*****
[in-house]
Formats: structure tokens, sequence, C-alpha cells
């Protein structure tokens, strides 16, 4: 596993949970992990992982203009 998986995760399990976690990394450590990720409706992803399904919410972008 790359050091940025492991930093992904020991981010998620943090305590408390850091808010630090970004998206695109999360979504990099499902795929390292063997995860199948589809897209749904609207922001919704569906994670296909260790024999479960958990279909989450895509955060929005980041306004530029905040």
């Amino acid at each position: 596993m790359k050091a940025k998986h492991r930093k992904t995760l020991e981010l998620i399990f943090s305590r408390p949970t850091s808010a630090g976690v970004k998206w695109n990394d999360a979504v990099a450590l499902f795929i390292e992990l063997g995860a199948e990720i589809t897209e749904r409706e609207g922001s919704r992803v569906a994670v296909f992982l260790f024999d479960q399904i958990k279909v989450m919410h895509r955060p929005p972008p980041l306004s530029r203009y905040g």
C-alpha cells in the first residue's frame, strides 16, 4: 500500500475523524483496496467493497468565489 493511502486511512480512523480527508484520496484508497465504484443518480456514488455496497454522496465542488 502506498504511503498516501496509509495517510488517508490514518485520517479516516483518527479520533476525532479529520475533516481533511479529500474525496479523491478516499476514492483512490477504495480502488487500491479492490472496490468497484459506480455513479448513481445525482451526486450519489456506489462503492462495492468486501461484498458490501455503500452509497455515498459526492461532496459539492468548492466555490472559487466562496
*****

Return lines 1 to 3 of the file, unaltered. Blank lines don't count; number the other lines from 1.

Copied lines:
[in-house]
Formats: structure tokens, sequence, C-alpha cells
């Protein structure tokens, strides 16, 4: 596993949970992990992982203009 998986995760399990976690990394450590990720409706992803399904919410972008 790359050091940025492991930093992904020991981010998620943090305590408390850091808010630090970004998206695109999360979504990099499902795929390292063997995860199948589809897209749904609207922001919704569906994670296909260790024999479960958990279909989450895509955060929005980041306004530029905040």